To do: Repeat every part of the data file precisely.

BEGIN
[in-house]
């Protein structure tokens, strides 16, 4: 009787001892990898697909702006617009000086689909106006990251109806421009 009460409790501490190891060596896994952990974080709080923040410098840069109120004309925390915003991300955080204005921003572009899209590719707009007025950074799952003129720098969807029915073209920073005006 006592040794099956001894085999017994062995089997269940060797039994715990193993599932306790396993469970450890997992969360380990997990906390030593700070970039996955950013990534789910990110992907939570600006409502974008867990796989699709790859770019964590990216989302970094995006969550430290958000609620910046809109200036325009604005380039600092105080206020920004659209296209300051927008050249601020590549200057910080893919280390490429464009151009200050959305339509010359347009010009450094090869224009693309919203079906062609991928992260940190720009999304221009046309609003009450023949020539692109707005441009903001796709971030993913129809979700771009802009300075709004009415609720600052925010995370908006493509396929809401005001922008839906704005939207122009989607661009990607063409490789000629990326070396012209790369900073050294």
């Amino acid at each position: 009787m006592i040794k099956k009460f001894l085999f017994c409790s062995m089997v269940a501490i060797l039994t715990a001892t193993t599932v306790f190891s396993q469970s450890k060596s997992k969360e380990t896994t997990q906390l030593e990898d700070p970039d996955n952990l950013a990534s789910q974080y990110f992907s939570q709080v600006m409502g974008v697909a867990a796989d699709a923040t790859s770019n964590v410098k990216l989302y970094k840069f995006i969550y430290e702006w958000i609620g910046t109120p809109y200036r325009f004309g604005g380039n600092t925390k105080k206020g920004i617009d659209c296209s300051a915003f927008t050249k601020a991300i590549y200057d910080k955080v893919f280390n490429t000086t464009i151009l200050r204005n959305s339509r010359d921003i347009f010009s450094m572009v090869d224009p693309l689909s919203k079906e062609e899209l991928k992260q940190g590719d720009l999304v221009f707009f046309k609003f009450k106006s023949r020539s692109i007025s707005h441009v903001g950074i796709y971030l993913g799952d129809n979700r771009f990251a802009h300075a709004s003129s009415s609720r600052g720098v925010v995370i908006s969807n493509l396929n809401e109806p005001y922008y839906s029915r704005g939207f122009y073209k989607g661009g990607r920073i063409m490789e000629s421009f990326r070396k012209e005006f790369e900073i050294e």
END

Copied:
[in-house]
């Protein structure tokens, strides 16, 4: 009787001892990898697909702006617009000086689909106006990251109806421009 009460409790501490190891060596896994952990974080709080923040410098840069109120004309925390915003991300955080204005921003572009899209590719707009007025950074799952003129720098969807029915073209920073005006 006592040794099956001894085999017994062995089997269940060797039994715990193993599932306790396993469970450890997992969360380990997990906390030593700070970039996955950013990534789910990110992907939570600006409502974008867990796989699709790859770019964590990216989302970094995006969550430290958000609620910046809109200036325009604005380039600092105080206020920004659209296209300051927008050249601020590549200057910080893919280390490429464009151009200050959305339509010359347009010009450094090869224009693309919203079906062609991928992260940190720009999304221009046309609003009450023949020539692109707005441009903001796709971030993913129809979700771009802009300075709004009415609720600052925010995370908006493509396929809401005001922008839906704005939207122009989607661009990607063409490789000629990326070396012209790369900073050294």
């Amino acid at each position: 009787m006592i040794k099956k009460f001894l085999f017994c409790s062995m089997v269940a501490i060797l039994t715990a001892t193993t599932v306790f190891s396993q469970s450890k060596s997992k969360e380990t896994t997990q906390l030593e990898d700070p970039d996955n952990l950013a990534s789910q974080y990110f992907s939570q709080v600006m409502g974008v697909a867990a796989d699709a923040t790859s770019n964590v410098k990216l989302y970094k840069f995006i969550y430290e702006w958000i609620g910046t109120p809109y200036r325009f004309g604005g380039n600092t925390k105080k206020g920004i617009d659209c296209s300051a915003f927008t050249k601020a991300i590549y200057d910080k955080v893919f280390n490429t000086t464009i151009l200050r204005n959305s339509r010359d921003i347009f010009s450094m572009v090869d224009p693309l689909s919203k079906e062609e899209l991928k992260q940190g590719d720009l999304v221009f707009f046309k609003f009450k106006s023949r020539s692109i007025s707005h441009v903001g950074i796709y971030l993913g799952d129809n979700r771009f990251a802009h300075a709004s003129s009415s609720r600052g720098v925010v995370i908006s969807n493509l396929n809401e109806p005001y922008y839906s029915r704005g939207f122009y073209k989607g661009g990607r920073i063409m490789e000629s421009f990326r070396k012209e005006f790369e900073i050294e």